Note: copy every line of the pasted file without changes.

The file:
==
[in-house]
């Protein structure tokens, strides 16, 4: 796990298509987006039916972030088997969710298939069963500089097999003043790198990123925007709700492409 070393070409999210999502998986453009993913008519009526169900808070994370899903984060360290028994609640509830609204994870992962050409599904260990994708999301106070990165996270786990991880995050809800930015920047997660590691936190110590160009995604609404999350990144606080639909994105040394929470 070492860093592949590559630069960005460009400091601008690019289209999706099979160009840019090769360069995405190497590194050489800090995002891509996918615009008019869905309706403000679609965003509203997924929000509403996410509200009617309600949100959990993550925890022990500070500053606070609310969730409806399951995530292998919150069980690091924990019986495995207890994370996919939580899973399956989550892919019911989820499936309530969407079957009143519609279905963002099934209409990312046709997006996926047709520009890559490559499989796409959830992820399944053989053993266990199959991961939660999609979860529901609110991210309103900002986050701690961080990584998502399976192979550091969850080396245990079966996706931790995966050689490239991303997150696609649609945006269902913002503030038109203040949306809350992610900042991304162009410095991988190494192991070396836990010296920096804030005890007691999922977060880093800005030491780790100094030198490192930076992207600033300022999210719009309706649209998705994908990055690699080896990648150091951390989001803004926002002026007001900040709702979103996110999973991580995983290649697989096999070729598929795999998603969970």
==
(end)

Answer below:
[in-house]
């Protein structure tokens, strides 16, 4: 796990298509987006039916972030088997969710298939069963500089097999003043790198990123925007709700492409 070393070409999210999502998986453009993913008519009526169900808070994370899903984060360290028994609640509830609204994870992962050409599904260990994708999301106070990165996270786990991880995050809800930015920047997660590691936190110590160009995604609404999350990144606080639909994105040394929470 070492860093592949590559630069960005460009400091601008690019289209999706099979160009840019090769360069995405190497590194050489800090995002891509996918615009008019869905309706403000679609965003509203997924929000509403996410509200009617309600949100959990993550925890022990500070500053606070609310969730409806399951995530292998919150069980690091924990019986495995207890994370996919939580899973399956989550892919019911989820499936309530969407079957009143519609279905963002099934209409990312046709997006996926047709520009890559490559499989796409959830992820399944053989053993266990199959991961939660999609979860529901609110991210309103900002986050701690961080990584998502399976192979550091969850080396245990079966996706931790995966050689490239991303997150696609649609945006269902913002503030038109203040949306809350992610900042991304162009410095991988190494192991070396836990010296920096804030005890007691999922977060880093800005030491780790100094030198490192930076992207600033300022999210719009309706649209998705994908990055690699080896990648150091951390989001803004926002002026007001900040709702979103996110999973991580995983290649697989096999070729598929795999998603969970």